Since The News investigation, the authority has come under pressure to leverage more economic development for its cheap power. Working with a local advisory board that includes economic development, government and utility officials, the Power Authority has made 61 allocations of discounted power since January 2006.
A News analysis of those allocations shows the authority is offering Yahoo! more generous terms than it has other businesses it has made deals with during that period.
The average discount for every job created is $12,446 per year, The News calculated. The Yahoo! deal works out to a discount of $53,996 per job per year.
No other deal comes close. The next costliest deal averaged $32,733 per job per year.
The Yahoo! deal fares better in a second comparison. On average, each kilowatt of power allocated leveraged $10,288 in private investment. The Yahoo! deal works out to $10,000 per kilowatt, just a tad lower.
The Yahoo! allocation of 15 megawatts is the second-largest made by the authority since 2006. The largest went to Globe Metals, which received 40 megawatts to reopen a plant in Niagara Falls to produce metallurgical-grade silicon and refine it for use in the manufacture of solar panels.
The Globe deal averages $26,186 per job per year. Also, tax credits granted to Globe will allow the company to avoid paying much, if not all, of its state corporate taxes in at least the short term.
State officials rationalized that deal, in part, by an agreement with Globe to set aside 25 percent of its production for sale to solar-panel manufacturers it hopes to attract to the state.
There are no such mandates to seed technology firms in the Yahoo! proposal.
Authority officials said, however, that construction of the server farm will require the development of a network of high-tech infrastructure, including fiber-optic lines, that they hope will attract other technology firms.
But sites under consideration are in rural areas—Cambria, Lockport and Pembroke— miles from urban areas looking for an influx of good-paying jobs to buttress a declining job base and combat poverty that makes Buffalo the third-poorest major city in the nation. Niagara Falls also suffers from a high poverty rate.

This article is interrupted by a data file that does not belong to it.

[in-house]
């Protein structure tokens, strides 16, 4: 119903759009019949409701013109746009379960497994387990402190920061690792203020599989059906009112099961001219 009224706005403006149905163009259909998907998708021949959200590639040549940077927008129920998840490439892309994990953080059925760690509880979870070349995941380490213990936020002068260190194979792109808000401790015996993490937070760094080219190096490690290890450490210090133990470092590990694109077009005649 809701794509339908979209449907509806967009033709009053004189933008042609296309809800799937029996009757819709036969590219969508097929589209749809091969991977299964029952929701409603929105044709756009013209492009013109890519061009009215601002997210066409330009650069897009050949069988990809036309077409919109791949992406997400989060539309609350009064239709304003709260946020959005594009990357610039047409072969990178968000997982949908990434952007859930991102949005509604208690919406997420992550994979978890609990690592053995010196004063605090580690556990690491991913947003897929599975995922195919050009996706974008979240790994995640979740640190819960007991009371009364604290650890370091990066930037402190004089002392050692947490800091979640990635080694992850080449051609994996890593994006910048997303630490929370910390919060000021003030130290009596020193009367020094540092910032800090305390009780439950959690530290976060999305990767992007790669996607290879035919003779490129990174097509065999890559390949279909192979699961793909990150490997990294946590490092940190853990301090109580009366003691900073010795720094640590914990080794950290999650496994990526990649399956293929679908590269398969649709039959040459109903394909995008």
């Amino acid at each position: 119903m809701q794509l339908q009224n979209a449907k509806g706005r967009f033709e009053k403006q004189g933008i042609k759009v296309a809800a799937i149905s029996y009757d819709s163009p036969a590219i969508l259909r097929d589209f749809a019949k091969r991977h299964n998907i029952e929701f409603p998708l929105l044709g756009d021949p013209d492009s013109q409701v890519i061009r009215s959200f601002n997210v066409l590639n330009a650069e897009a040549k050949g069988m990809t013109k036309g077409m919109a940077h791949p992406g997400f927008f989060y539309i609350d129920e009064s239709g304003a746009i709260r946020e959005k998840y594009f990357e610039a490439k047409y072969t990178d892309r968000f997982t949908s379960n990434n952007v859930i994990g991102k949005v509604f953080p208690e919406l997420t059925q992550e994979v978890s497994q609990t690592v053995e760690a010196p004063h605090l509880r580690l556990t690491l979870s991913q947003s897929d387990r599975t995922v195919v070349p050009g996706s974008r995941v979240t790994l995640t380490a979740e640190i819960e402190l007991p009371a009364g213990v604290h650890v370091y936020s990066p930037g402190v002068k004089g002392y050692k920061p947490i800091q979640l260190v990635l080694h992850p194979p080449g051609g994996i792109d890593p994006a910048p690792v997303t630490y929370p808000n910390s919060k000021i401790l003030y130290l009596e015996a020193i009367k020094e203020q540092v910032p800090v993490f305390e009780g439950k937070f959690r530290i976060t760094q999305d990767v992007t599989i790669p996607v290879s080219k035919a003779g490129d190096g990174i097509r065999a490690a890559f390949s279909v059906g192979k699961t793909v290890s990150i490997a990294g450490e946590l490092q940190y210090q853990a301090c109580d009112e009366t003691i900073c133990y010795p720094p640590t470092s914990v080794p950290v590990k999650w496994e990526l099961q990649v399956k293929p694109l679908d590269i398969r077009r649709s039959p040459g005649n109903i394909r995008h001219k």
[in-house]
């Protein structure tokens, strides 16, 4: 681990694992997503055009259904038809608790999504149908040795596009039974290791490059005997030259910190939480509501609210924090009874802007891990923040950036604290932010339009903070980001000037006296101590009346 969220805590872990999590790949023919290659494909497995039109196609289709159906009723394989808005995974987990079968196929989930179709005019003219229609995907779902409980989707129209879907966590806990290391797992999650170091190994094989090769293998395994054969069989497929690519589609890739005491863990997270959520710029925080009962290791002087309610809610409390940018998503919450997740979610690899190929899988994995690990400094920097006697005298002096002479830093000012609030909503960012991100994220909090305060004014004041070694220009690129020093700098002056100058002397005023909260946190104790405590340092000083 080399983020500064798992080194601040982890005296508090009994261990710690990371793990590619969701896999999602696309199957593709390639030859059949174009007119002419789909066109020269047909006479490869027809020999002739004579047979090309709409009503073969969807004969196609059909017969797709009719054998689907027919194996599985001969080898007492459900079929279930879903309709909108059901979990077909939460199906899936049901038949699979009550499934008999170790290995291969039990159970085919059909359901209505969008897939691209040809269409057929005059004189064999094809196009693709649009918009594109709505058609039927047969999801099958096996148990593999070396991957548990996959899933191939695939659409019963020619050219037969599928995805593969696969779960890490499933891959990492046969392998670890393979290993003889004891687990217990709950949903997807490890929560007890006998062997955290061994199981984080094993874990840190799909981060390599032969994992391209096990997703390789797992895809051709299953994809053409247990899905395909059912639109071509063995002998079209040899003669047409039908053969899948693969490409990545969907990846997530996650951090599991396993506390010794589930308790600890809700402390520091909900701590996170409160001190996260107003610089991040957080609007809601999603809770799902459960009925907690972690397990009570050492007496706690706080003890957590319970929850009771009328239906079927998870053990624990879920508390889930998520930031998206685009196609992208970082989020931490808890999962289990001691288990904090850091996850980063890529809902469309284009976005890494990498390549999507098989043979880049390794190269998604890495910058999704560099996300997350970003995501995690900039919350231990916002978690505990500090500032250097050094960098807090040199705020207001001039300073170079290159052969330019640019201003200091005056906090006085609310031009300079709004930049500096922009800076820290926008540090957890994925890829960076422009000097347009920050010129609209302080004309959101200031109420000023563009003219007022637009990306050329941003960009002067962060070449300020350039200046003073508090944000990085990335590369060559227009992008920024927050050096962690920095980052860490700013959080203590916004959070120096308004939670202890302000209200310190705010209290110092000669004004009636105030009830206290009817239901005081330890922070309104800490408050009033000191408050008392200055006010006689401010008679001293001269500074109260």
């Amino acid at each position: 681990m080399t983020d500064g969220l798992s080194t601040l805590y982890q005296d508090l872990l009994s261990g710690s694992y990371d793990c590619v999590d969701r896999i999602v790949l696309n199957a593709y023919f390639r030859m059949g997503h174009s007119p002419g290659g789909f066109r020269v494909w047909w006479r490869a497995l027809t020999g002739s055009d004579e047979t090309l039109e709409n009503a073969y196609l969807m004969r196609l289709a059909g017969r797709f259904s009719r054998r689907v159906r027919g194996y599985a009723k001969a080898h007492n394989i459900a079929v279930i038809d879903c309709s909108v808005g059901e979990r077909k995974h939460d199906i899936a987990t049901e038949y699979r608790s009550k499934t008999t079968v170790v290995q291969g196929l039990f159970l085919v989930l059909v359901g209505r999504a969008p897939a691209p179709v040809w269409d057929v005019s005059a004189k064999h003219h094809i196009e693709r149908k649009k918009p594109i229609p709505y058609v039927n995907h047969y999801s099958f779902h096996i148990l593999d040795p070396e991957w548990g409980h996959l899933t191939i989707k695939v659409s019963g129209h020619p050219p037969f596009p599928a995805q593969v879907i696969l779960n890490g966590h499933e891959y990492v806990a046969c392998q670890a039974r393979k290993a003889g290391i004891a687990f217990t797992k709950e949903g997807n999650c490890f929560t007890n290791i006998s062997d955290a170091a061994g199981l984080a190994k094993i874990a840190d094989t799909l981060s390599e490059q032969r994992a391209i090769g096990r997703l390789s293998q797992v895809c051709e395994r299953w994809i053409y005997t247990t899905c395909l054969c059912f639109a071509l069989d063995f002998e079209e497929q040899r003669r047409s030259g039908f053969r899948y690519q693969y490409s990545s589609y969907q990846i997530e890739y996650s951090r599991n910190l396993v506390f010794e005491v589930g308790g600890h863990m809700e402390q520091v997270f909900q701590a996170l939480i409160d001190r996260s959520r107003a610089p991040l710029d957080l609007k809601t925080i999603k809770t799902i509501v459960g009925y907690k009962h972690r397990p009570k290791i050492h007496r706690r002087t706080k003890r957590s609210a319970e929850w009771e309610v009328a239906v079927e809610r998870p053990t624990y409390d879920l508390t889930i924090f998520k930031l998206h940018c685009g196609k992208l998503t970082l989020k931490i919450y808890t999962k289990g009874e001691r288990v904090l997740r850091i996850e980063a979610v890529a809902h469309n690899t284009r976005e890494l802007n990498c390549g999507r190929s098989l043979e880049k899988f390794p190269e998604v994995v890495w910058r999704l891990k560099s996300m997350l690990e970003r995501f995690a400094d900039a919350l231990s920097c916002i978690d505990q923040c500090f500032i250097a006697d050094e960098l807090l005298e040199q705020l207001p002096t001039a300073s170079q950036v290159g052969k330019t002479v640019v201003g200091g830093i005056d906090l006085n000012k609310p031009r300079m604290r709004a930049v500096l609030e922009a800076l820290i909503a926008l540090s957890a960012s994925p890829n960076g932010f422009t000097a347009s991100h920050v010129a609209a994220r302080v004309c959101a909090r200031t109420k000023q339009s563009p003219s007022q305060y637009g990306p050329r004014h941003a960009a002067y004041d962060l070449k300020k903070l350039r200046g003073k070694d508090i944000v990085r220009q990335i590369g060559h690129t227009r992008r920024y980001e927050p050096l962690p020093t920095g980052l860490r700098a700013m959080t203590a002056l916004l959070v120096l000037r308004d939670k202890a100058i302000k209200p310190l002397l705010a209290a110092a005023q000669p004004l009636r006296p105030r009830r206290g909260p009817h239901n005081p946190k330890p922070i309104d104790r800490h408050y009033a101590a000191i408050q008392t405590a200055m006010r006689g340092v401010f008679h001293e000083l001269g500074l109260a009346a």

“High-tech is normally associated with urban places—Austin, Texas, Portland, Ore., and Silicone Valley,” said LeRoy, of Good Jobs First, which has studied subsidized job creation in the area.
He said the prospective locations of the Yahoo! facility here raise “the issue of what does this do for the parts of the region that have lost the most jobs? You want to relace jobs in the places where most of them have been lost.”
The Power Authority’s Kessel said the state did not try to influence Yahoo! on picking a specific site in Western New York, saying, “That’s a decision companies need to make themselves.”
He stressed that it’s important to try to promote business development outside of traditional manufacturing and that landing Yahoo! would result in a “huge psychological shot in the arm.”
Getting Yahoo! to set up shop here would “send a message. I don’t think you can quantify the immeasurable benefits,” Kessel said.
The Yahoo! deal was announced by Paterson just a month after the Power Authority he controls through appointees to its governing board came under sharp criticism from both Democrats and Republicans for its unwillingness to approve several other large allocations.
A News analysis of those proposed deals shows two of the three cited would have been even costlier than the Yahoo! arrangement.
A proposal, which was never formalized, to give Google 40 megawatts to build a data center in Medina would have involved discounts averaging $89,994 per job per year. Google decided in 2007 to build in North Carolina. Authority officials said Wednesday Google never provided all the information requested.
A proposal to allocate 35 megawatts to Steel Development Co. to build a recycling and manufacturing plant in the Town of Shelby in Orleans County would have worked out to $60,502 per job per year. The company abandoned its plans.
The other deal, in 2005, involved an inquiry from Wacker Chemical for 50 megawatts, which would have resulted in annual discounts averaging $28,810 per job. The authority offered Wacker 37 megawatts, all the available power at the time, but Wacker opted not to pursue the project.